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so deeply, so fully that when they're gone, your heart aches, your tears flow, your spirit quakes. That's a beautiful thing. You're blessed!" Tony Campolo adds another dimension. When we were working together on Habitat for Humanity and dealing with issues of grinding poverty and injustice he explained the scripture to me one day: "How fortunate you are when you let your heart be broken by that which breaks the heart of God; how blessed to cry at what makes God cry". All the Beatitudes are like that; there is a kernel of truth in each one if we'll just dare to dig for it. As you entered church today, you received a wonderful paraphrase of the Beatitudes and the author, Katie Cook, gets at the kernel of each Beatitude. She really captures the "Upside Down Kingdom" Jesus was describing. Look at one of the toughest ones on the top of the second column; we know it as "Blessed are those who are persecuted for righteousness sake", and historically we have imagined happy martyrs full of faith singing as the lions entered the coliseum and having happy visions of heaven as they are burned at the stake. We imagine great martyrs languishing in prison suffering with a wonderful nobility proud and strong to the end, pleased as punch to die for God. But that's not our times. So Katie Cook peels away that layer to reveal a kernel of truth we can relate to: "Joyful all you who meet with hatred, because of your stand for justice.... Now see what she says: "Joyful, but your reward will not be the punishment of those who abuse you. Instead you will long for their redemption. You will see God's justice ruling all of creation. You will know the endless dominion of love." That's a joy we can imagine, a happier blessedness, not in the destruction of our enemies, but joy in the victory of your cause, a victory so complete, so happy, that even the opposition, the persecutors, the enemy are convinced. They join you in the joy of your victory! This week a friend of mine died in India and it was her life that led me to think about the Beatitudes. Dr. Vasanthamma was my friend's name. She was an OB/Gyn with her own hospital in a dusty, out of the way city. I first met her in 1989. She asked me to pray on the one year anniversary of her husband's death; she was a widow prosperous in many ways. Her son, a successful man here in America, her daughter, a doctor, but when she took me to her house, I met her other son, Danny. He was about 18 at the time, mentally retarded, birth defected; he was kept locked away in a back room. Dr. Vasanthamma was worried about his life wasting away in nothingness and his fate after her death, and she was worried about all the other kids, unwanted, frightened and frightening living out their lives in nothingness. But Dr. Vasanthamma had a dream, a vision; she wanted to build a place, a nice place where all the mentally handicapped kids could come, all the kids locked away in back rooms chained to the walls, a source of fear and shame, a burden to family. She wanted to build a beautiful place where kids would come from all the surrounding villages to learn to walk, to talk, to take care of themselves, to work, to play, even to pray. A place with physical therapy and occupational therapy where an atrophied leg could be strengthened and an atrophied mind could be enriched and atrophied lives could be resurrected. One day she invited me to a great celebration at which she announced that they had agreed to have FOCI raise the funds to make her dream come true. That was the first I'd heard about it! She was a tough customer: bold, determined, focused, strong, energetic, visionary, committed, and stubborn. What drove her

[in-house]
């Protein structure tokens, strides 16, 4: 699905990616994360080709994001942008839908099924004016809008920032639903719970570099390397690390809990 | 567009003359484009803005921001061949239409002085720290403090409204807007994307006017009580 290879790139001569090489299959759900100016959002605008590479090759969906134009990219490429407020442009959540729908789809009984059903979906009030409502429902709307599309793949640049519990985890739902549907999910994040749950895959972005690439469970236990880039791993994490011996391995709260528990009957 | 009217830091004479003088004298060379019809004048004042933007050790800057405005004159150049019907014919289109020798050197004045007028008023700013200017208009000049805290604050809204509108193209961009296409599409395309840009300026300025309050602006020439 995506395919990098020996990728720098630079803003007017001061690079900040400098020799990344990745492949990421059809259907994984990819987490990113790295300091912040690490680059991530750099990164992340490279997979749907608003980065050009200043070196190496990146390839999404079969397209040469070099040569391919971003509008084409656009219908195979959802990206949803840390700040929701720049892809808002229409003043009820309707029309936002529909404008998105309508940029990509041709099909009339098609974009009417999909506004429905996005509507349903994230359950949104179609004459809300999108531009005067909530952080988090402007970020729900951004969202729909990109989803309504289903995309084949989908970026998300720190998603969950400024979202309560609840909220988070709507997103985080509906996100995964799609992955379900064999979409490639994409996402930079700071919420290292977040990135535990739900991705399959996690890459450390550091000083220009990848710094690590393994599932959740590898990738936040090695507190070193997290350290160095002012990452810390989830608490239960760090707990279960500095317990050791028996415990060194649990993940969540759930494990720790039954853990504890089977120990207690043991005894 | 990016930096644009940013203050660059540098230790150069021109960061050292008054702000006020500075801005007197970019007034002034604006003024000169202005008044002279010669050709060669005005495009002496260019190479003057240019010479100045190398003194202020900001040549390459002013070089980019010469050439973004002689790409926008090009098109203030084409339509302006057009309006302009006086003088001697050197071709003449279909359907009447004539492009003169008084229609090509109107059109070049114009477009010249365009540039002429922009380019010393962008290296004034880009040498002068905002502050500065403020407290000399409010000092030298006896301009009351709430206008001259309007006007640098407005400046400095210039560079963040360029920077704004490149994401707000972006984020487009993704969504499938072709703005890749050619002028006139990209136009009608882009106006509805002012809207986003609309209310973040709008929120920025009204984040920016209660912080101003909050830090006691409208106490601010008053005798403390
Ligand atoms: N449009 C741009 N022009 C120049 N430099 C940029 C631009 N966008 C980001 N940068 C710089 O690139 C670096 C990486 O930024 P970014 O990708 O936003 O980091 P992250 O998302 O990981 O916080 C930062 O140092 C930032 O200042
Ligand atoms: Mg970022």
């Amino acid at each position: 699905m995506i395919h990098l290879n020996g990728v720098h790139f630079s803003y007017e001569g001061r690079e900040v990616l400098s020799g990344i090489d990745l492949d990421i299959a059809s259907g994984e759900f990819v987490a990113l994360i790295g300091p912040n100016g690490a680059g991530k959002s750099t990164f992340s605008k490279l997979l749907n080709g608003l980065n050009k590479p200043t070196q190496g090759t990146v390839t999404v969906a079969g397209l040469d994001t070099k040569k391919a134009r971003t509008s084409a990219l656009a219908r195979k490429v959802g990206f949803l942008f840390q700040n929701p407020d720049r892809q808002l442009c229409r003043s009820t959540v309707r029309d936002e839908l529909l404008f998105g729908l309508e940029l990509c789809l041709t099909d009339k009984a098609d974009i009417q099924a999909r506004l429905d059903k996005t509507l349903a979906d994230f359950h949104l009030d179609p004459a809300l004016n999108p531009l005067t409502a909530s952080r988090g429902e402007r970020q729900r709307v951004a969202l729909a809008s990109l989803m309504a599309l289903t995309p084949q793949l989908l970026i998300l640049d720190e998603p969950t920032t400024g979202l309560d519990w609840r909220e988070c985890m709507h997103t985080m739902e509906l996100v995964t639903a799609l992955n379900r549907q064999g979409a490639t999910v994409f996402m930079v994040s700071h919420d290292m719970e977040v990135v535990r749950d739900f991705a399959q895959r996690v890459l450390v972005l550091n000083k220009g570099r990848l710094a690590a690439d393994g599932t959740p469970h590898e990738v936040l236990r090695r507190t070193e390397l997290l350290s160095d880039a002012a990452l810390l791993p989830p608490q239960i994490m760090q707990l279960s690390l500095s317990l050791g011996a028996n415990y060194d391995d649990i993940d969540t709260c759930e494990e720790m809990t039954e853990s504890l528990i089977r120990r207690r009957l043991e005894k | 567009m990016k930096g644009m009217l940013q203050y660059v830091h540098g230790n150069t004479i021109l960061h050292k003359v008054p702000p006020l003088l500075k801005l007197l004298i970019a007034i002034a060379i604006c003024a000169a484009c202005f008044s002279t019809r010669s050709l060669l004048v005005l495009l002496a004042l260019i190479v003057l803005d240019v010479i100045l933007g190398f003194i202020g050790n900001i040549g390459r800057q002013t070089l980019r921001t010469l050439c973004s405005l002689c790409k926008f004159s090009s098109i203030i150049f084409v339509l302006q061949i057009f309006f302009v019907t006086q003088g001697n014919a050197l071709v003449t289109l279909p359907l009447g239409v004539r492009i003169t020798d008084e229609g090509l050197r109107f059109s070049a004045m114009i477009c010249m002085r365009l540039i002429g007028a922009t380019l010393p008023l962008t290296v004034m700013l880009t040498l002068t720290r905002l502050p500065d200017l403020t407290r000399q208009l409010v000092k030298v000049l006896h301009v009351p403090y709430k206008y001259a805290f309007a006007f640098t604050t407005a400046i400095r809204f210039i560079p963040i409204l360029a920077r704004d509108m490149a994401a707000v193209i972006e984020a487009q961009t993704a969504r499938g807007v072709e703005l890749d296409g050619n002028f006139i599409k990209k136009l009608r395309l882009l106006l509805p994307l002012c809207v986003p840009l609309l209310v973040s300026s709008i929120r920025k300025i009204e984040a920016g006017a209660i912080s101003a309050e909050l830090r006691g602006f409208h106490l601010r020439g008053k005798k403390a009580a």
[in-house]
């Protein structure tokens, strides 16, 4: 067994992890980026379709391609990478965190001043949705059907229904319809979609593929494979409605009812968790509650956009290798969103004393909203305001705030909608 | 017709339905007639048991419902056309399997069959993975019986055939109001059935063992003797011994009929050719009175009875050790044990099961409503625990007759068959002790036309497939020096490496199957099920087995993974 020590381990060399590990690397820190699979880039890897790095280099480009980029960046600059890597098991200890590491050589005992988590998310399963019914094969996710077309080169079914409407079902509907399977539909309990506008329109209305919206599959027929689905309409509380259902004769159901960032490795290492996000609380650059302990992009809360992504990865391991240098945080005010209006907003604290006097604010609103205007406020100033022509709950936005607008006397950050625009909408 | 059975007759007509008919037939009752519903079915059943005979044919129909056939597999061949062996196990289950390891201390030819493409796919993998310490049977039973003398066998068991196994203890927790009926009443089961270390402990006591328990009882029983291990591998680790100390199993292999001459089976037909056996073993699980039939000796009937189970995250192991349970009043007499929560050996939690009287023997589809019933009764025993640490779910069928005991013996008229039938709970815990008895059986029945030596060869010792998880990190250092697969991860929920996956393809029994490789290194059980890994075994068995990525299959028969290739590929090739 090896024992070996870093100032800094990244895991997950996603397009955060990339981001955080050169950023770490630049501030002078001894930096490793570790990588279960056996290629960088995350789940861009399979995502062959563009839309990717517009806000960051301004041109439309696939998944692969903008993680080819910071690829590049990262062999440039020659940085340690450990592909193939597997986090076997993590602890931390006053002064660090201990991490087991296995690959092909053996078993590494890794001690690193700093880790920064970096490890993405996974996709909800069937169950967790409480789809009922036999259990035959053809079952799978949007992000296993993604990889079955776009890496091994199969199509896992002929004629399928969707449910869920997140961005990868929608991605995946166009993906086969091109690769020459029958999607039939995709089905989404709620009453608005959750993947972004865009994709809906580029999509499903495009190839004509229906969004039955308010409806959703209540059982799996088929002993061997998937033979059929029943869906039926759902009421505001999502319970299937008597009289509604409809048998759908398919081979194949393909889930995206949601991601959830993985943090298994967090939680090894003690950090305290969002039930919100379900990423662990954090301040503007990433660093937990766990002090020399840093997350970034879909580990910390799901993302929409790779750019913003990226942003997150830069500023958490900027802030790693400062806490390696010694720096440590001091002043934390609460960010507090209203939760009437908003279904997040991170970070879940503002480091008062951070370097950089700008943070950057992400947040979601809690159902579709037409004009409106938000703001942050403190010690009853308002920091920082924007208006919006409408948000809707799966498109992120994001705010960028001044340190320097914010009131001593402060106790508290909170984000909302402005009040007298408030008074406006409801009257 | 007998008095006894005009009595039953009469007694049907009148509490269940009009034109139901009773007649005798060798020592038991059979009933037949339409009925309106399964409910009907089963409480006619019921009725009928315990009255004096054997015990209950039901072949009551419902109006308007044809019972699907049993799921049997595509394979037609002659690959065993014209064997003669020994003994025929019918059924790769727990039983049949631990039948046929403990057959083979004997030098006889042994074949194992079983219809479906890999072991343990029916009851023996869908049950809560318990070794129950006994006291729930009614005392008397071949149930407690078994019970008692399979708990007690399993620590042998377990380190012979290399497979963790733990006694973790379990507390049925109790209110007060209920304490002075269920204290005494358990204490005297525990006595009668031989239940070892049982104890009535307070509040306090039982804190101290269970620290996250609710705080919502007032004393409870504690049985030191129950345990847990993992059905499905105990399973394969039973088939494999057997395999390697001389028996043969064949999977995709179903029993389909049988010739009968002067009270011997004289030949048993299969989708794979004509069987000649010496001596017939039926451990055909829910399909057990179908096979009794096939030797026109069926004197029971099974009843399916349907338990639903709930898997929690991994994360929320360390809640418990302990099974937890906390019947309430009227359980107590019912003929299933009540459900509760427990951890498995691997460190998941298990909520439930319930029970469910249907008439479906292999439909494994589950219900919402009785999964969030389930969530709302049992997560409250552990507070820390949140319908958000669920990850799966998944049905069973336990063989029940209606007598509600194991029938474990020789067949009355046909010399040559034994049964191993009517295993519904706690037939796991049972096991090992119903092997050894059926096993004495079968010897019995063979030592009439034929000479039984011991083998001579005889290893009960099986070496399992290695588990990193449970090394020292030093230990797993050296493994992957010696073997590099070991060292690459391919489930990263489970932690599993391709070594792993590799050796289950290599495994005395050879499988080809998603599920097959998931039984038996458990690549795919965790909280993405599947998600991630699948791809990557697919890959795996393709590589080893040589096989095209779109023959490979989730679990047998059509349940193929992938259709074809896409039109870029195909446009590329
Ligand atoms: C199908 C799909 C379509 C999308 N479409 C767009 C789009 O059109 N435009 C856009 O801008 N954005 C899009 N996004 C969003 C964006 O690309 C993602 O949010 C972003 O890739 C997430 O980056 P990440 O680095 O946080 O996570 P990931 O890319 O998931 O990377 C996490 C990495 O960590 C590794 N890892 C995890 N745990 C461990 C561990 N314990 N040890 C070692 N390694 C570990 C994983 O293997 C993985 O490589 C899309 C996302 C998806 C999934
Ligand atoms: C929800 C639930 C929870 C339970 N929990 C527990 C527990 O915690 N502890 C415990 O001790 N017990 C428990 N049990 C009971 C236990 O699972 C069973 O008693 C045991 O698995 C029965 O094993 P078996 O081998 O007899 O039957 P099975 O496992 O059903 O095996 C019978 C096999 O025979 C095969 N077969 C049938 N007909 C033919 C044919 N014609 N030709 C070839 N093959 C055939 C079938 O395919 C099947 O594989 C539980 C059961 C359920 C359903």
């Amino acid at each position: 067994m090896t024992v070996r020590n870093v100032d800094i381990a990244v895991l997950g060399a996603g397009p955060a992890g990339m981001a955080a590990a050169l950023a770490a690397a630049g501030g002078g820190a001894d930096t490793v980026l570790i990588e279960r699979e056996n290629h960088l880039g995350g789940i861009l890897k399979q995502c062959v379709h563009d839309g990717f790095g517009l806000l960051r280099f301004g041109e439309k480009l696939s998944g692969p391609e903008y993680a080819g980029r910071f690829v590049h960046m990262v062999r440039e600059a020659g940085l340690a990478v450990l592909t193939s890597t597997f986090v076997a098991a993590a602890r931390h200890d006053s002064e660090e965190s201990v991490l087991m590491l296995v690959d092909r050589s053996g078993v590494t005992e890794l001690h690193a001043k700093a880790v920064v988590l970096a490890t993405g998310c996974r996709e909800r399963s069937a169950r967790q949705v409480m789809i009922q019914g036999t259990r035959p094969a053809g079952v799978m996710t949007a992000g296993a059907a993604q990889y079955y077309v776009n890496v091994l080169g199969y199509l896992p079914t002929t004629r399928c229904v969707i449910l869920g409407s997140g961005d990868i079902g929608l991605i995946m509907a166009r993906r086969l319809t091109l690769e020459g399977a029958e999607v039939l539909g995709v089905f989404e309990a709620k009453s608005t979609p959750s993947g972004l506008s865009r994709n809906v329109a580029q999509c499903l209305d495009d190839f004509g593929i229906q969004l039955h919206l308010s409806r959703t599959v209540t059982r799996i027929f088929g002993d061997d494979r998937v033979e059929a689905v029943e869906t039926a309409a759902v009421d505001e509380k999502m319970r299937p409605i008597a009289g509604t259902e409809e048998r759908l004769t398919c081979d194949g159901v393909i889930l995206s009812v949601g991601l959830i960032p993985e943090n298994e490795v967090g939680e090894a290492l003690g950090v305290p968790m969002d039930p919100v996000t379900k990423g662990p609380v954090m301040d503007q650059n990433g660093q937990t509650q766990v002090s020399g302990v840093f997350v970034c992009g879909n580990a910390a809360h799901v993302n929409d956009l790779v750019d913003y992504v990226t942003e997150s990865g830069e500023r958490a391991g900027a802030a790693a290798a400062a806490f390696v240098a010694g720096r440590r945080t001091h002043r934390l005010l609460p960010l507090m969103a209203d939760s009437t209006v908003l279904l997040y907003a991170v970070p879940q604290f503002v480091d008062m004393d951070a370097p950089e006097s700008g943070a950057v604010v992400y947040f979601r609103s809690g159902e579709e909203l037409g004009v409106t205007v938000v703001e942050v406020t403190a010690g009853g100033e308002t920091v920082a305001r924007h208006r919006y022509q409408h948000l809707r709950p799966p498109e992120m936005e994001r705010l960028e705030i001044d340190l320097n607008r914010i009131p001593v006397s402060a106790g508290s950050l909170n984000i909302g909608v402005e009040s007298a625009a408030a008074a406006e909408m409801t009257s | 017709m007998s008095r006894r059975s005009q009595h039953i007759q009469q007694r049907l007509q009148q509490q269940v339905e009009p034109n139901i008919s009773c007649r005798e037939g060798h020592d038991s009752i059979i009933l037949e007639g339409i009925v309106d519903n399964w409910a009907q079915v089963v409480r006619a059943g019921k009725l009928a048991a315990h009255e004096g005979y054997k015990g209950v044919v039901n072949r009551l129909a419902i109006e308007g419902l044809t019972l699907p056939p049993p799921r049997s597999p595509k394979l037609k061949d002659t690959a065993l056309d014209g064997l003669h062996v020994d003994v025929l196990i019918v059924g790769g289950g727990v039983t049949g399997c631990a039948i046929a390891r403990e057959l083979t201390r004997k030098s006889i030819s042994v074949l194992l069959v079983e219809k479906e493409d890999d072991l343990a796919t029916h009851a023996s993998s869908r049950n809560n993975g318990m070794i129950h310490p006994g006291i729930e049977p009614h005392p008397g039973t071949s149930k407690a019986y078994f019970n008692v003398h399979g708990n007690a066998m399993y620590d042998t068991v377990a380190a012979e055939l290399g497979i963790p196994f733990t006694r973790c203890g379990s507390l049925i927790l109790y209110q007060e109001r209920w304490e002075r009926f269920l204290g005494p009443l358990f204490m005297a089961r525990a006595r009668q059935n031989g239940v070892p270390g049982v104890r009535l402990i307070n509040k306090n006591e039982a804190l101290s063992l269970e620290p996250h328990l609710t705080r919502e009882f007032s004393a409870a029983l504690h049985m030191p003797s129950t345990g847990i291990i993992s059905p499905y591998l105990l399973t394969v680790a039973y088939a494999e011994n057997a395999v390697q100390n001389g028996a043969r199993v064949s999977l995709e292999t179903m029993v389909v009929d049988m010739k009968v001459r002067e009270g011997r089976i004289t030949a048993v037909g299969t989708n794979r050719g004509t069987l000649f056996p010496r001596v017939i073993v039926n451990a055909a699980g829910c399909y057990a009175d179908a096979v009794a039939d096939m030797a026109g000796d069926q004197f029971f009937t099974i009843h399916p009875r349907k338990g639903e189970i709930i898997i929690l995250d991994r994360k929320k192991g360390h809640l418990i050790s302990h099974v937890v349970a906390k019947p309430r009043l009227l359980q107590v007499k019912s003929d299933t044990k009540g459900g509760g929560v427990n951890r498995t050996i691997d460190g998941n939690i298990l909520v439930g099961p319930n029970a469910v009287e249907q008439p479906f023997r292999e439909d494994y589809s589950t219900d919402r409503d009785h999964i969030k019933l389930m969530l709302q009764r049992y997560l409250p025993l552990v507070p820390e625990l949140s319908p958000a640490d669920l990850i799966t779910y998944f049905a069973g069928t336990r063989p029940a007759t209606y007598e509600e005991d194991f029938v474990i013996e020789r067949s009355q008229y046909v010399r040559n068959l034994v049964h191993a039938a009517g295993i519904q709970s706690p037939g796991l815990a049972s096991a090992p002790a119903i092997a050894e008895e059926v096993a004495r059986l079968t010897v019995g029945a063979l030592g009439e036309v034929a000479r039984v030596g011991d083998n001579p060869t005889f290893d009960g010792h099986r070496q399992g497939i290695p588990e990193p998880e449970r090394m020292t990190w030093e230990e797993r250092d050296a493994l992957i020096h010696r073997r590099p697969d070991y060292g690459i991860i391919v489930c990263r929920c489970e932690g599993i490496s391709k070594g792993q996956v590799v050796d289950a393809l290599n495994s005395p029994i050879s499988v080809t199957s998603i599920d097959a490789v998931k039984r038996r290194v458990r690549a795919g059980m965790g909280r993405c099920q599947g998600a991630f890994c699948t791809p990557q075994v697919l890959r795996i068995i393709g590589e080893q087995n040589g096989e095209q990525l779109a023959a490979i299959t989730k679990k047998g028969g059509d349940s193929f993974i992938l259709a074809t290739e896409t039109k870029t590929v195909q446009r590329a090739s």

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The Beatitudes

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focused, strong, energetic, visionary, committed, and stubborn. What drove her were the Beatitudes, plain and simple; she knew the poor and needy intimately. In her life as a doctor she had seen first hand the plight of the poor, the sorrow of the grieving, the inequities of injustice, the price to pay for ignorance, superstition, the cost of oppression and corruption. She knew about the mistreatment of women, the neglect of the handicapped, the suffering of the forgotten. And so she dedicated her last 15 years of her life to celebrating the poor in spirit, to comforting they who mourn, to affirm the meek, to extend mercy, to embrace the poor in heart, to be a maker of peace, to give freedom to the forgotten, and above all, this great lady lived out her vision. She "hungered and thirsted after righteousness"; she did that literally. She lived her life for the sole purpose of loving those mentally handicapped children. She hungered for justice in behalf of each child, each struggling overburdened overwhelmed family. She thirsted for them to have joy and hope and love in their lives, and she succeeded; she was victorious. And what became of that all those kids, once forgotten, once despised, once neglected, once destroyed? Now, because of her, they have succeeded; they are victorious. Together they built a beautiful palace of healing, a true oasis of love with a flowering garden, and thriving children, and loving families. In Katie Cook's version of the Beatitudes she teaches, "Joyful are those who respond to others in need. Joyful are those whose hearts break whose spirits groan for justice, for their quest will be accomplished and their dreams will come true." Before Church today I checked the sports page for the latest scores. I found the game I was interested in and the final score was this: Dr. Vasanthamma 10, Super Bowl Halftime Zero! Sometimes the good guys finish first!